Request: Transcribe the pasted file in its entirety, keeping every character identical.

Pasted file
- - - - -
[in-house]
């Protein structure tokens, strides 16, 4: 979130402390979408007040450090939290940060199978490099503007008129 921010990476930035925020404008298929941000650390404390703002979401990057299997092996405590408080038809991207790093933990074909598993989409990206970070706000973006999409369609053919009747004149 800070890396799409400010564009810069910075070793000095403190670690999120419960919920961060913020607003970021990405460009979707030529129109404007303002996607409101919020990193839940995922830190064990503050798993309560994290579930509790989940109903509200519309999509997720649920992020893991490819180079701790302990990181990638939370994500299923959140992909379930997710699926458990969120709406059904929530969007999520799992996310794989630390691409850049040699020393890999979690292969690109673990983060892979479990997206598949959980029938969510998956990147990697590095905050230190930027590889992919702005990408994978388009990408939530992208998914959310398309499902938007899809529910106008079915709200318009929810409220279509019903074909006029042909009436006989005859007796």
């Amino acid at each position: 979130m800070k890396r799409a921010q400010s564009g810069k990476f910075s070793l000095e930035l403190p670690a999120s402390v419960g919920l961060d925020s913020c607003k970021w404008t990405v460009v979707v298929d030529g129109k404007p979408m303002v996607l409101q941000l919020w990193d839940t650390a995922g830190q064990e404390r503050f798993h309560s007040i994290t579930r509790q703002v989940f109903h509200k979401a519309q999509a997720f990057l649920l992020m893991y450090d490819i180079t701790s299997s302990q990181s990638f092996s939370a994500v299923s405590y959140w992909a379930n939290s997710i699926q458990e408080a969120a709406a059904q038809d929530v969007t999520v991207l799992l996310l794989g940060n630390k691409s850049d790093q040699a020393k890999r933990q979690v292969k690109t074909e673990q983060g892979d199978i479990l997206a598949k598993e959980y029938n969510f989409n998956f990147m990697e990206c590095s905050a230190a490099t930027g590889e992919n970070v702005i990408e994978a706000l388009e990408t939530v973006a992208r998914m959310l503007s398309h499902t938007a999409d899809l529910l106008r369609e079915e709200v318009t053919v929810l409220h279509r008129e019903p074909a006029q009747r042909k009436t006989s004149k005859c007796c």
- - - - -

[in-house]
């Protein structure tokens, strides 16, 4: 979130402390979408007040450090939290940060199978490099503007008129 921010990476930035925020404008298929941000650390404390703002979401990057299997092996405590408080038809991207790093933990074909598993989409990206970070706000973006999409369609053919009747004149 800070890396799409400010564009810069910075070793000095403190670690999120419960919920961060913020607003970021990405460009979707030529129109404007303002996607409101919020990193839940995922830190064990503050798993309560994290579930509790989940109903509200519309999509997720649920992020893991490819180079701790302990990181990638939370994500299923959140992909379930997710699926458990969120709406059904929530969007999520799992996310794989630390691409850049040699020393890999979690292969690109673990983060892979479990997206598949959980029938969510998956990147990697590095905050230190930027590889992919702005990408994978388009990408939530992208998914959310398309499902938007899809529910106008079915709200318009929810409220279509019903074909006029042909009436006989005859007796």
């Amino acid at each position: 979130m800070k890396r799409a921010q400010s564009g810069k990476f910075s070793l000095e930035l403190p670690a999120s402390v419960g919920l961060d925020s913020c607003k970021w404008t990405v460009v979707v298929d030529g129109k404007p979408m303002v996607l409101q941000l919020w990193d839940t650390a995922g830190q064990e404390r503050f798993h309560s007040i994290t579930r509790q703002v989940f109903h509200k979401a519309q999509a997720f990057l649920l992020m893991y450090d490819i180079t701790s299997s302990q990181s990638f092996s939370a994500v299923s405590y959140w992909a379930n939290s997710i699926q458990e408080a969120a709406a059904q038809d929530v969007t999520v991207l799992l996310l794989g940060n630390k691409s850049d790093q040699a020393k890999r933990q979690v292969k690109t074909e673990q983060g892979d199978i479990l997206a598949k598993e959980y029938n969510f989409n998956f990147m990697e990206c590095s905050a230190a490099t930027g590889e992919n970070v702005i990408e994978a706000l388009e990408t939530v973006a992208r998914m959310l503007s398309h499902t938007a999409d899809l529910l106008r369609e079915e709200v318009t053919v929810l409220h279509r008129e019903p074909a006029q009747r042909k009436t006989s004149k005859c007796c």